Interview: Jean-Michel Cousteau of “Secret Ocean 3D”
Posted on April 2, 2015 at 3:51 pm
Jean-Michel Cousteau has carried on the legacy of his famous father, Jacques Cousteau, who first allowed the world to see the creatures that live in the water, through deep-sea diving and his pioneering underwater photography. Now his son has used the latest technology to show us another world previously unseen, with tiny animals and colors as bright as any garden in full flower.
I spoke to Cousteau about his latest film, Secret Ocean 3D.
He wanted to work with IMAX 3D, in order “see the behavior of things that I’m flying or swimming over all the time since I started diving when I was seven years old, fifty nine years ago. And I would be very frustrated not to be able to see the behavior of tiny little things. So they put together the prototype cameras which are allowing us now to focus in slow motion on the behavior of small creatures and see what they are doing to feed themselves, protect themselves and be of course in relationship with other creatures. So for me I am now for the first time in my life able to see things on the big screen which I cannot see when I’m under water.”
I was especially fascinated with the tiny animals who look like flowers and the squid who could instantly change color to match the environment. “The flower-like creatures are found mostly in the tropical environment. The beautiful one that you see in the show are in the tropics in the Caribbean and in Fiji. Then there were these beautiful worms which are called Christmas tree worms. The squids were in Southern California. Squids and octopus can change their color, their texture. They have no bones so they are very bendable. They can hide. They are really amazing creatures. The bad news as you probably have heard on the show is that they die every year. After they reproduce they are gone. I am totally convinced that if they didn’t die they probably would run the planet today because they have real brains and are very clever creatures.”
There is a creature that looks like a pile of sticks. In the film, we learn that it has no head or brain but can regenerate its limbs. “We have seen those creatures but usually we don’t see the same one during the day and then come back and see the same one at night. Thanks to science and scientists we are able to learn about these creatures because they capture them and they analyze them. So the instinct that they have to capture food and bring into their mouth when you realize they have no brain is just for me it’s fascinating. I’m just like a kid every time I see them. So we were very patient, we saw it. As a matter of fact we saw two of them during the daytime and we decided, okay we have to wait and come back at night and we did and they were still there. And we were able to film them.”
What surprised me most in the film was the information about the tiniest creatures, plankton, and the part they play in keeping the rest of the world breathing. “Plankton are really the foundation of life in the ocean. And you have two kinds of planktons, the big which you see which are very spectacular, many different types of species and then the tiny little ones which drift. And the big ones are animals. They are called zooplankton. And then the tiny little ones which are plants, they are phytoplankton. Now the zooplankton is feeding on the phytoplankton. They need that to feed themselves and to grow and they are what you call the foundation of all life in the ocean. Without them there would be no life. So being absorbed within the food chain, they migrate towards the surface every day. And they are very very active at night and of course there are a lot of creatures that are coming by and feeding on them, both the plants and animals. And it goes all the way up the food chain all the way to the big creatures whether they are fish or mammals, whales or sea lions or tuna. Totally every creature is dependent on these unbelievable plants and animals which are the foundation of all life in the ocean. As a result of all that about half of the oxygen that is being produced comes from the ocean. And every other breath of air that you take you are getting it thanks to the ocean. So we are totally connected and dependent on the quality of life in the ocean. Unfortunately we didn’t know that before. Now we are learning and we are learning very fast thanks to what I call communication evolution. There are people all over the planet now who are asking questions now about these creatures. We need to learn very quickly and pass on the information to the decision-makers and the future decisions makers which are the children, the young people. They need to understand that we need to stop using the ocean as a garbage can. Because all of that decomposes and it affects the food chain, it affects the plankton, it affects the creatures which are concentrating those chemicals in their system and accumulates them, and concentrates as the creatures are getting bigger and bigger up the food chain. So we are hurting that environment which means we are hurting ourselves. At the end of the day it is not just the fact that we fishing or we catching more than nature can produce. We have learned that a long time ago, we are not hunters and gatherers we are farmers. So we need to do something with the ocean but we cannot farm creatures that are disappearing and you cannot farm in the ocean where you have the storms, hurricanes and so on.”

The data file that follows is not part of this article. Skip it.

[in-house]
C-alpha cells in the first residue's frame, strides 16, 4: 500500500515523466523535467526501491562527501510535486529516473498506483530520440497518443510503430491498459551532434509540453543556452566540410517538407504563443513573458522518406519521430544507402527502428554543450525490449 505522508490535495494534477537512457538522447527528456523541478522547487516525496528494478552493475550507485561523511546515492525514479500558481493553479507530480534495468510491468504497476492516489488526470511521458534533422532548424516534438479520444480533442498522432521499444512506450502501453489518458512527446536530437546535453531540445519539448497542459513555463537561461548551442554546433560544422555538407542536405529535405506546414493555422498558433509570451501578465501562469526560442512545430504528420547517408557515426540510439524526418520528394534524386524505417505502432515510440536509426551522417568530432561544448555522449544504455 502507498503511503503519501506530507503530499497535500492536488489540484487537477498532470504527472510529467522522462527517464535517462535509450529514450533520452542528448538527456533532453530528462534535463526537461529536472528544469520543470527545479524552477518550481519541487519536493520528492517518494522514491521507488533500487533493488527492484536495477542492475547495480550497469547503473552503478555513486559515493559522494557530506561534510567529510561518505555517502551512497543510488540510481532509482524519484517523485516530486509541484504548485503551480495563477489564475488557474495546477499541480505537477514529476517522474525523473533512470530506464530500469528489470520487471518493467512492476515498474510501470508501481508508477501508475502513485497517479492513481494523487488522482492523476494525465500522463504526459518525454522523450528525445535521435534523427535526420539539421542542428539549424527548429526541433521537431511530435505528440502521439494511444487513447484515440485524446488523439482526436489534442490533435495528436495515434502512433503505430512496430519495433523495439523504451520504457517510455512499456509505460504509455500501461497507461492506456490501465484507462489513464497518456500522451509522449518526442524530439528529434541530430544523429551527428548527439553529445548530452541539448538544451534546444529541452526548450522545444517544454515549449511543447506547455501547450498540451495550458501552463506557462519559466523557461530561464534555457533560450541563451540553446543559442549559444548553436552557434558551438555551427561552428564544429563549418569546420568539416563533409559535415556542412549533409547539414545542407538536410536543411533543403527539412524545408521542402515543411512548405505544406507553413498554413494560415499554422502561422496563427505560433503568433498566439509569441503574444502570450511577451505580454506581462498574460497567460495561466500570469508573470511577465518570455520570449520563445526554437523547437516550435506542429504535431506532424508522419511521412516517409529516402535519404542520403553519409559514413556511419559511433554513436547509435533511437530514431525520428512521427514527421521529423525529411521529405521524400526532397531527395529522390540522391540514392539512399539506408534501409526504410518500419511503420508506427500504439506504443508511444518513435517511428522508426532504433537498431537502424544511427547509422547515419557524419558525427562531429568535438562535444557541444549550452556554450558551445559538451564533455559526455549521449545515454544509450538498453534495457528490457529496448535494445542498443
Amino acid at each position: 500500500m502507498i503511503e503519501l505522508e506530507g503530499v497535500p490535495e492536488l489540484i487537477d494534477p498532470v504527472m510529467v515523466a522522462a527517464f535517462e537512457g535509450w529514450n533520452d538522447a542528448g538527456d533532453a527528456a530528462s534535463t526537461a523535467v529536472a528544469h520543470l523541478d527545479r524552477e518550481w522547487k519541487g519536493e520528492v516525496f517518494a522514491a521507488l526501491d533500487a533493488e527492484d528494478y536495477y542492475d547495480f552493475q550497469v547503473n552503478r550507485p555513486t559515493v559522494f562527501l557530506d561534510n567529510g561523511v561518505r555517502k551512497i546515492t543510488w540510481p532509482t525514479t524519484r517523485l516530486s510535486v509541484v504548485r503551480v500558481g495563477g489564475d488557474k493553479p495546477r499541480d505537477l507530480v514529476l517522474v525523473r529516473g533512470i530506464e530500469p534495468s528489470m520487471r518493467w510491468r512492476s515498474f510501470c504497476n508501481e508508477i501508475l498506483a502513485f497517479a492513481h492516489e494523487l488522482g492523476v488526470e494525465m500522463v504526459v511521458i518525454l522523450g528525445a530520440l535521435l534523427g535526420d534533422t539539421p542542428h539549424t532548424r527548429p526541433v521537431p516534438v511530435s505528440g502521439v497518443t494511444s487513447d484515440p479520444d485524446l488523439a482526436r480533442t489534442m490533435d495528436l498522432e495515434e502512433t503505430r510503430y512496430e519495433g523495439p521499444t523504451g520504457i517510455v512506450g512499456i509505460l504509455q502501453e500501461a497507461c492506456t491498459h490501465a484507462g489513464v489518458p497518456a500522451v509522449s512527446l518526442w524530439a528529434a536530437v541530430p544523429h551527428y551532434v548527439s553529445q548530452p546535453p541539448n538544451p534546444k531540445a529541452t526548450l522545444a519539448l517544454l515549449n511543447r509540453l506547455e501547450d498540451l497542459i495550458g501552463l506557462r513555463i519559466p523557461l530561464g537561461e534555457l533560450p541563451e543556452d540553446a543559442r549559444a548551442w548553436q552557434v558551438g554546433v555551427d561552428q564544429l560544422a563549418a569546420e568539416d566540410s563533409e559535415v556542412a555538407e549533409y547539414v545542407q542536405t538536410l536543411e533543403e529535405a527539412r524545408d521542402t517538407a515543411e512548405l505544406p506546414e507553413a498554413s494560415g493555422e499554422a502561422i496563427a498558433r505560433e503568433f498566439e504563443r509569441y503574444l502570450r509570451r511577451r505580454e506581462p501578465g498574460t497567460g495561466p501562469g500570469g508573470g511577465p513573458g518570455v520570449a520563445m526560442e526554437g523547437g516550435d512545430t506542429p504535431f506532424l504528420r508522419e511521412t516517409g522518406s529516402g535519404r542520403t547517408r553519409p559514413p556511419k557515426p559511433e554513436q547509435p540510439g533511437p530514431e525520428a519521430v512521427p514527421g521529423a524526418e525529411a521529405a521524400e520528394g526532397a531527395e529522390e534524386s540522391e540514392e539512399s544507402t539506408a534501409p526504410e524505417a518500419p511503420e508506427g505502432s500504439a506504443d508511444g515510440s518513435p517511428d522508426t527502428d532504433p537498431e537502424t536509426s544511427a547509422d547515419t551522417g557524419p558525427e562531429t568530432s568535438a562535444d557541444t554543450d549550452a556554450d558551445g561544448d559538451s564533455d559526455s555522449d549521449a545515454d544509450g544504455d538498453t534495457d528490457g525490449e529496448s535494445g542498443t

Jean-Michel told me that his father pushed him into the water with a tank on his back when he was seven and the water is home to him. “He kept telling me, ‘People protect what they love,’ and I kept telling him, ‘How can you protect what you don’t understand?’ So thanks to my dad I have this thirst for discoveries and wanting to protect what we don’t understand.”